Poetry used in our classes and retreats.


<< First  < Prev   1   2   Next >  Last >> 
  • 14 Sep 2017 11:18 AM | Tim Burnett (Administrator)

    Naomi Shihab Nye - Kindness

    Before you know what kindness really is

    you must lose things,

    feel the future dissolve in a moment

    like salt in a weakened broth.

    What you held in your hand,

    what you counted and carefully saved,

    all this must go so you know

    how desolate the landscape can be

    between the regions of kindness.

     

    How you ride and ride

    thinking the bus will never stop,

    the passengers eating maize and chicken

    will stare out the window forever.

     

    Before you learn the tender gravity of kindness,

    you must travel where the Indian in a white poncho

    lies dead by the side of the road.

    You must see how this could be you,

    how he too was someone

    who journeyed through the night with plans

    and the simple breath that kept him alive.

     

    Before you know kindness as the deepest thing inside,

    you must know sorrow as the other deepest thing.

    You must wake up with sorrow.

    You must speak to it till your voice

    catches the thread of all sorrows

    and you see the size of the cloth.

     

    Then it is only kindness that makes sense anymore,

    only kindness that ties your shoes

    and sends you out into the day to mail letters and

         purchase bread,

    only kindness that raises its head

    from the crowd of the world to say

    it is I you have been looking for,

    and then goes with you every where

    like a shadow or a friend.

     

    Mary Oliver - Wild Geese

    You do not have to be good.

    You do not have to walk on your knees

    for a hundred miles through the desert, repenting.

    You only have to let the soft animal of your body

    love what it loves.

    Tell me about despair, yours, and I will tell you mine.

    Meanwhile the world goes on.

    Meanwhile the sun and the clear pebbles of the rain

    are moving across the landscapes,

    over the prairies and the deep trees,

    the mountains and the rivers.

    Meanwhile the wild geese, high in the clean blue air,

    are heading home again.

    Whoever you are, no matter how lonely,

    the world offers itself to your imagination,

    calls to you like the wild geese, harsh and exciting--

    over and over announcing your place

    in the family of things.

    Mary Oliver - The Journey

    One day you finally knew
    what you had to do, and began,
    though the voices around you
    kept shouting
    their bad advice

    though the whole house
    began to tremble
    and you felt the old tug
    at your ankles.

    ‘Mend my life!’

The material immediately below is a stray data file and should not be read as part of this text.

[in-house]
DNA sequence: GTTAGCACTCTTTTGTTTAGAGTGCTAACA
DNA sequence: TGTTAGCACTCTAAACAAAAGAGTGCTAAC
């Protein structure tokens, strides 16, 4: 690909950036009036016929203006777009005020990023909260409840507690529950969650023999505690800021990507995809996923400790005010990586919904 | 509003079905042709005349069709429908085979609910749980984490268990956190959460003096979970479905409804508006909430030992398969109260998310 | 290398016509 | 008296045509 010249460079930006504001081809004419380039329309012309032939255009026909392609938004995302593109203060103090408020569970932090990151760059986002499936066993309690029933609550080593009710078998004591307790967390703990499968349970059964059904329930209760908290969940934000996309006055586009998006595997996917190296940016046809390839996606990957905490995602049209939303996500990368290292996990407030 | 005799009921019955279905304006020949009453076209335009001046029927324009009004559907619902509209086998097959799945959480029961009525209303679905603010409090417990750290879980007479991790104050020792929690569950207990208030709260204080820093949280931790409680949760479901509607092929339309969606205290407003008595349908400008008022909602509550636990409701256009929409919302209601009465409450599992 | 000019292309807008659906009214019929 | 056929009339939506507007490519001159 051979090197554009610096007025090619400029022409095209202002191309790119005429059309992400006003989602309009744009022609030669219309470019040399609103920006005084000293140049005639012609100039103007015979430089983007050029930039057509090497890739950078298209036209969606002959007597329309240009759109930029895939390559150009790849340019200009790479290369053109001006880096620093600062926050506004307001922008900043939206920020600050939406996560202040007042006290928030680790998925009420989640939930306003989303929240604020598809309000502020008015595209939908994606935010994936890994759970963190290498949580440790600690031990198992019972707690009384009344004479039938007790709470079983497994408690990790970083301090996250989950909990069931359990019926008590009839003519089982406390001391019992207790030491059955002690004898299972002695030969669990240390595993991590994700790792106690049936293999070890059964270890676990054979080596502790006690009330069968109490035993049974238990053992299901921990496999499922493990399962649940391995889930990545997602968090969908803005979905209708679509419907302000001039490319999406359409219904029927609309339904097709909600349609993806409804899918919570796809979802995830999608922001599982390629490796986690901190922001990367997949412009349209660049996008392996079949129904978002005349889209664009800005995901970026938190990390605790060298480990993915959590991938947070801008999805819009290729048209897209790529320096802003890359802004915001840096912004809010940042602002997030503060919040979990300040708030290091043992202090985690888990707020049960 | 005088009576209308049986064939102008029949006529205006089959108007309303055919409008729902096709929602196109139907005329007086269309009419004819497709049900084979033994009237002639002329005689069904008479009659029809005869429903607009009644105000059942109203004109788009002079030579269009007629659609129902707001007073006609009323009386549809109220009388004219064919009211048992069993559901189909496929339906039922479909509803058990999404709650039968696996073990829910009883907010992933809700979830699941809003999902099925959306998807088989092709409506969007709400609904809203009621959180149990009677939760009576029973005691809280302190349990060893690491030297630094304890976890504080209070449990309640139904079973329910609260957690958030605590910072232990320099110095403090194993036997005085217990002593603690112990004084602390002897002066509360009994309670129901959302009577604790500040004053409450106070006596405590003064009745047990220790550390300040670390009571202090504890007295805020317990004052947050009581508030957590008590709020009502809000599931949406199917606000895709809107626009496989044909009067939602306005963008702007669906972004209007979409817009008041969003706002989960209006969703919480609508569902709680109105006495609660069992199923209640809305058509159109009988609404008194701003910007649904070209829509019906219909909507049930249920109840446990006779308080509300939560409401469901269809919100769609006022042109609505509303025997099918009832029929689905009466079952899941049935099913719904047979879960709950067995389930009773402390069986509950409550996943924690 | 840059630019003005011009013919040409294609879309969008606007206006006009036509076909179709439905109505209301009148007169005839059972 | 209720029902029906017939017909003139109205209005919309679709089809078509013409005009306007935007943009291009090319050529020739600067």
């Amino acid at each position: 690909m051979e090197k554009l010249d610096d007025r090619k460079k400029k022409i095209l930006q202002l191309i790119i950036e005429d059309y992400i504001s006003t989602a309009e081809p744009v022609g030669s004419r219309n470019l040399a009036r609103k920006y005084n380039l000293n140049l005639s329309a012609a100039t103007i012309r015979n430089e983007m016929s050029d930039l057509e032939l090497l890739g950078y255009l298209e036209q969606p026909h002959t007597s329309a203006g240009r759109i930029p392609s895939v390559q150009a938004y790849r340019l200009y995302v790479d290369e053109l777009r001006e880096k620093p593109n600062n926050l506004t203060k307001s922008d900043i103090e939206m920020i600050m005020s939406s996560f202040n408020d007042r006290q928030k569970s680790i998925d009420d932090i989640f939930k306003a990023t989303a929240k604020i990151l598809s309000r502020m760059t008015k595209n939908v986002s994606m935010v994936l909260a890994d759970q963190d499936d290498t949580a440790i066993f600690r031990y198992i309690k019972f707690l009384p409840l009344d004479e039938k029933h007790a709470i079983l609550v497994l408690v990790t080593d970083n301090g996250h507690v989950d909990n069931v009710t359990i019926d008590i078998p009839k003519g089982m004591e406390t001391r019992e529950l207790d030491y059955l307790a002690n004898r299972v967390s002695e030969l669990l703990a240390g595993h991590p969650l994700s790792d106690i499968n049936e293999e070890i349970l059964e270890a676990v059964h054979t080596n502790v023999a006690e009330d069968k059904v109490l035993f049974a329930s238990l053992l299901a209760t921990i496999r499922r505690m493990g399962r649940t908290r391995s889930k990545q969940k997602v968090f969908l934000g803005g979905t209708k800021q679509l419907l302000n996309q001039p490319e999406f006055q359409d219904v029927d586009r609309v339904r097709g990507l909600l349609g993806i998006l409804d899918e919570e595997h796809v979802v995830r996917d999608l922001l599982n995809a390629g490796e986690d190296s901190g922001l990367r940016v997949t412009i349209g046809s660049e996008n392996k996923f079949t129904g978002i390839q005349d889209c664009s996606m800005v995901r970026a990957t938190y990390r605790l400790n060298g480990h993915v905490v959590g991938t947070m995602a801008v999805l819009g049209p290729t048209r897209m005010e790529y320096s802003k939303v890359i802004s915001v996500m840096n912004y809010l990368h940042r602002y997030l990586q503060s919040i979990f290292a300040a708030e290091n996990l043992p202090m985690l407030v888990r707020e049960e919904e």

each voice cried.
    But you didn’t stop.
    You knew what you had to do,
    though the wind pried
    with its stiff fingers
    at the very foundations

    though their melancholy
    was terrible. It was already late
    enough, and a wild night,
    and the road full of fallen
    branches and stones.

    But little by little,
    as you left their voices behind,
    nthe stars began to burn
    through the sheets of clouds,
    and there was a new voice,
    which you slowly
    recognized as your own,
    that kept you company
    as you strode deeper and deeper
    into the world,
    determined to do
    the only thing you could do

    determined to save
    the only life you could save.

    Martha Postlewaite - Clearing

    Do not try to save

    the whole world

    or do anything grandiose.

    Instead, create

    a clearing

    in the dense forest

    of your life

    and wait there

    patiently,

    until the song

    that is your life

    falls into your own cupped hands

    and you recognize and greet it.

    Only then will you know

    how to give yourself

    to this world

    so worth of rescue.

    Leonard Cohen - Ring The Bells

    Ring the bells that can still ring.

    Forget your perfect offering.

    There is a crack in everything.

    That’s how the light gets in.

    Rosemerry Trommer - One Morning

     One morning

     we will wake up

     and forget to build

    that wall we’ve been building,

     

     the one between us

    the one we’ve been building

     for years, perhaps

     out of some sense

     of right and boundary,

     perhaps out of habit.

     

     One morning

     we will wake up

     and let our empty hands

     hang empty at our sides.

     

     Perhaps they will rise,

     as empty things

     sometimes do

     when blown

     by the wind.

     

     Perhaps they simply

    will not remember

     how to grasp, how to rage.

     

     We will wake up

     that morning

     and we will have

     misplaced all our theories

    about why and how

     and who did what

     to whom, we will have mislaid

     all our timelines

     of when and plans of what

    and we will not scramble

    to write the plans and theories anew.

     

     On that morning,

    not much else

     will have changed.

     

    Whatever is blooming

    will still be in bloom.

     

     Whatever is wilting

     will wilt. There will be fields